A Kenyan court has given approval to Gitson Energy to proceed with its 300-MW wind power project in Marsabit County, 540 kilometers north of the capital Nairobi, officials confirmed on Friday.
Gitson Energy CEO James Gitau said that the 300-MW project which the government regards as its ambition for clean and renewable energy and a symbol of its Vision 2030, will now proceed.
“Bubisa site in Marsabit has the best wind regime in Kenya and among the very best in the World. We shall now proceed with the project to its generation,” he said in a statement issued in Nairobi.
The High Court in the coastal city of Mombasa gave an order on Wednesday to the Ministry of Energy and the Energy Regulatory Commission to include the wind power project in the approved list of governments.
Gitson Energy, a Kenyan-Diaspora-owned energy company had applied and received approval to proceed with the project in Marsabit from the Ministry of Energy in 2010, but land gazettement issues delayed the project forcing the company to seek the court’s intervention which took five years.
The High Court Judge Lady Justice Pauline Nyamweya issued an order in the judgment compelling the Ministry of Energy and the Energy Regulatory Commission (ERC) to include Gitson Energy’s 300-MW wind energy project in the commission’s list of approved projects in line with the approval of February 2010 granted for the project in Bubisa, Marsabit.
The Court faulted the Ministry of Energy and ERC for attempting to apply the Public-Private Partnership law that was enacted in 2013 retrospectively.
The project ran into crosswinds at inception when the World Bank pulled out in 2012 as they said the power purchase agreement would make power too expensive for Kenyans in the long run.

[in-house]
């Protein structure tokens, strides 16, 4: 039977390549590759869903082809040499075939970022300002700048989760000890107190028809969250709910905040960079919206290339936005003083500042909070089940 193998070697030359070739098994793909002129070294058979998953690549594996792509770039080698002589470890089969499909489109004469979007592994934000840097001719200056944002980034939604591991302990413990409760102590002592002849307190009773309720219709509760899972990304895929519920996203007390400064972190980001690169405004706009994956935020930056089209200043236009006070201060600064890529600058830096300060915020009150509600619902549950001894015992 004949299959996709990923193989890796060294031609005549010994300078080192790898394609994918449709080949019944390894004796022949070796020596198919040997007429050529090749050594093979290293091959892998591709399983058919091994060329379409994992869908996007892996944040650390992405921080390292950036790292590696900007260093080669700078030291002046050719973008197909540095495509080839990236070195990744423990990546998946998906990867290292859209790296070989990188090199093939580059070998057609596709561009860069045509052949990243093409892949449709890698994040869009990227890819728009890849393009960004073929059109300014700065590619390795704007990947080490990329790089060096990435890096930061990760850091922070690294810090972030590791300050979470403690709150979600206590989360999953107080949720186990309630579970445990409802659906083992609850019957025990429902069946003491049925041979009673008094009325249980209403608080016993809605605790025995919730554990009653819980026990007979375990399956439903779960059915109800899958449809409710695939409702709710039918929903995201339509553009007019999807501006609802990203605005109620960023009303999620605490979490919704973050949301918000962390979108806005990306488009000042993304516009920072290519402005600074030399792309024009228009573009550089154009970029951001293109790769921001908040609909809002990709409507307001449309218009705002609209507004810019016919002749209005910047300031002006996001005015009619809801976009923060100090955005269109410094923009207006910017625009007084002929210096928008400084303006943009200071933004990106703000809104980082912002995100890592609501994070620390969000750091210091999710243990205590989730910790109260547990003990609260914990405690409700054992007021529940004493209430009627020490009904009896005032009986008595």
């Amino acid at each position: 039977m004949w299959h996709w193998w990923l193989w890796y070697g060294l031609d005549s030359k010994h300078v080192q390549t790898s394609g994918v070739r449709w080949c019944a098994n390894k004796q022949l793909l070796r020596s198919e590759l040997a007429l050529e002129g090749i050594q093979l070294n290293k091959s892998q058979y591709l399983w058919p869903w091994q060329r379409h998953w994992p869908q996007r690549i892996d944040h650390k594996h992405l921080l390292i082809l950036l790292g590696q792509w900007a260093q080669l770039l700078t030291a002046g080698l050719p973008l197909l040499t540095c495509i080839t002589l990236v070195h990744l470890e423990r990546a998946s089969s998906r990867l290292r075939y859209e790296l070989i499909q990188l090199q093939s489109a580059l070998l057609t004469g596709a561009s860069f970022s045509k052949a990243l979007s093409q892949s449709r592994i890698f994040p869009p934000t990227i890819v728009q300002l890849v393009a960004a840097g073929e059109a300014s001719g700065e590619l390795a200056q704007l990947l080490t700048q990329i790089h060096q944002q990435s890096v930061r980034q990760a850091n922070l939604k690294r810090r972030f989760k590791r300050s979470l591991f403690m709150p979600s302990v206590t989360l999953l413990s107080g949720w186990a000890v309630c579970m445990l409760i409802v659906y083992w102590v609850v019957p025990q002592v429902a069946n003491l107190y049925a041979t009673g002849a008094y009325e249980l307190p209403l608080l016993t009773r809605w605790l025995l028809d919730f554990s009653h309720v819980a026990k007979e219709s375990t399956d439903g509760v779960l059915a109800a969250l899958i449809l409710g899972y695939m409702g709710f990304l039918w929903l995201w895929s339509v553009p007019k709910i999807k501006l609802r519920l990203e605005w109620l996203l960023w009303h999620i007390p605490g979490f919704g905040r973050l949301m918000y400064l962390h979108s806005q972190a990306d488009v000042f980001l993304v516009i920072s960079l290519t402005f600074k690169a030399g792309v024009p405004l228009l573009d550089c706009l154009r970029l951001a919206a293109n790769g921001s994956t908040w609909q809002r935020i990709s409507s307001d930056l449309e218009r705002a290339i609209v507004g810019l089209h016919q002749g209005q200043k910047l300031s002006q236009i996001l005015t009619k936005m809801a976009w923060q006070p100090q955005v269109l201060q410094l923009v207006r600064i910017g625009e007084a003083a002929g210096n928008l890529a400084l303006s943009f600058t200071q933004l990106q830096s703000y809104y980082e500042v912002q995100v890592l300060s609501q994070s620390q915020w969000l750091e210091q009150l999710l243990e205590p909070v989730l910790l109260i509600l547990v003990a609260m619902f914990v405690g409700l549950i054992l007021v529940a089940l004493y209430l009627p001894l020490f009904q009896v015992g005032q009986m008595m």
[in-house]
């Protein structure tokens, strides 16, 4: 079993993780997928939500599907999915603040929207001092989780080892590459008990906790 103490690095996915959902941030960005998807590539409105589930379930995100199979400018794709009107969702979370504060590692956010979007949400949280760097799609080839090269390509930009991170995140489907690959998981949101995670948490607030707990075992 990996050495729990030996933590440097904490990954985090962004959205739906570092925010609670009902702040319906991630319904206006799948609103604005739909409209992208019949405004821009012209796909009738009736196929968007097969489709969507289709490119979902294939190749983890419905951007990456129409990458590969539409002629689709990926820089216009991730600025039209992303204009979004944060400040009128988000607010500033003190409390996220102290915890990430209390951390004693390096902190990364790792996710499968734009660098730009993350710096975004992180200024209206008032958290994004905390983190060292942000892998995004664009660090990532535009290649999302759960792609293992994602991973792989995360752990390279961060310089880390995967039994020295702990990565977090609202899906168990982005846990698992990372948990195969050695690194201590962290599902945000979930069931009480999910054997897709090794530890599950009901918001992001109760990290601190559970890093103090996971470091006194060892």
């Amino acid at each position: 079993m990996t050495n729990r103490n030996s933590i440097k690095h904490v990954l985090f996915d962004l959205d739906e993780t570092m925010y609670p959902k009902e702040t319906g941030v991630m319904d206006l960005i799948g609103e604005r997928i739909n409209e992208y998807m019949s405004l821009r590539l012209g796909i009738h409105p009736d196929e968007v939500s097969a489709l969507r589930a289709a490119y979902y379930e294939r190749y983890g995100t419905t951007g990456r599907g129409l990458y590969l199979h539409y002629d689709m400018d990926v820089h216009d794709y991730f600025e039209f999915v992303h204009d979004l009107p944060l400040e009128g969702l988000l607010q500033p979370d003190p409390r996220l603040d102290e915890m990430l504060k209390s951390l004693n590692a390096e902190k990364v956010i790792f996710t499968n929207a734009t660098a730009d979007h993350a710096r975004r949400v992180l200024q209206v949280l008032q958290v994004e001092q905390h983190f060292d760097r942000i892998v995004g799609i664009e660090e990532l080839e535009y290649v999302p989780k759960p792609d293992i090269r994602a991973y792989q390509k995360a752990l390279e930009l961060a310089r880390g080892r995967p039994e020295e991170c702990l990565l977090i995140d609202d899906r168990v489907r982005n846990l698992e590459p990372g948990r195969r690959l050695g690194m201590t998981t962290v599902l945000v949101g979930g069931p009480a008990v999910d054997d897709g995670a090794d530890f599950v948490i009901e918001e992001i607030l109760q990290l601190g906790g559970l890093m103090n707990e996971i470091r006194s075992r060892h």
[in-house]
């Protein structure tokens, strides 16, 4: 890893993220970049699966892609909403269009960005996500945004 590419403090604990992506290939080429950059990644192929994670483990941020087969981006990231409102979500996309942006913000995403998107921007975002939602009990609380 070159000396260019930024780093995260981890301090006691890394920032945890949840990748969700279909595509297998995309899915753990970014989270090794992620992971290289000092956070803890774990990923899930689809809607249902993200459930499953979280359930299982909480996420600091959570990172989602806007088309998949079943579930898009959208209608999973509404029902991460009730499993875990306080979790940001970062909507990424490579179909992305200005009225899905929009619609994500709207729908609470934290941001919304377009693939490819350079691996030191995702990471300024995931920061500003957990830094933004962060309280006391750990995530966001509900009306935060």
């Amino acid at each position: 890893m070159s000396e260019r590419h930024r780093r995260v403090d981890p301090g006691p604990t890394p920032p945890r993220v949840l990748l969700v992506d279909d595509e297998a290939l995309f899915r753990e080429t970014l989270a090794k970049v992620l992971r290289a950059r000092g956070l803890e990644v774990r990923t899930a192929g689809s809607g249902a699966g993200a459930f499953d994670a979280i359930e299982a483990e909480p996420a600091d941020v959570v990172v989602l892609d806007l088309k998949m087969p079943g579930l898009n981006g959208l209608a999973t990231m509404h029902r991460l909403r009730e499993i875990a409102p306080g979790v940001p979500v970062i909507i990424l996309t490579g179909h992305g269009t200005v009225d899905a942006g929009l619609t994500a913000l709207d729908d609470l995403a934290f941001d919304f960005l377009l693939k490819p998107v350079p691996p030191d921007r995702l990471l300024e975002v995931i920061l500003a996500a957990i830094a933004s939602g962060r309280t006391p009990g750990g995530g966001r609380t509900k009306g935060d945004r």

The World Bank said the take-or-pay provisions in the power purchase agreement between the Kenya Power and Lighting Company and Lake Turkana Wind Power would be financially risky for Kenya Power.
The lawsuit by the local communities followed two years later over the lack of community participation in the land allocation process.
The ruling comes at a time when the government has started reforms to reduce the cost of electricity by renegotiating some electricity feed-in tariffs with Independent Power Producers (IPPs).
During the Kenya Power investors briefing on Tuesday, the Cabinet Secretary for Energy Monica Juma invited IPPs to start the process of renegotiating the tariffs to express their interest through the office of the Principal Secretary in the Ministry of Energy.
“This administration is keen to engage with this process in an orderly and structured manner. I want at this point to note and thank the Independent Power Producers that have already approached me and expressed their readiness to engage,” Juma said.
The negotiations are also aimed at ending disparities in the pricing of tariffs among different IPPs.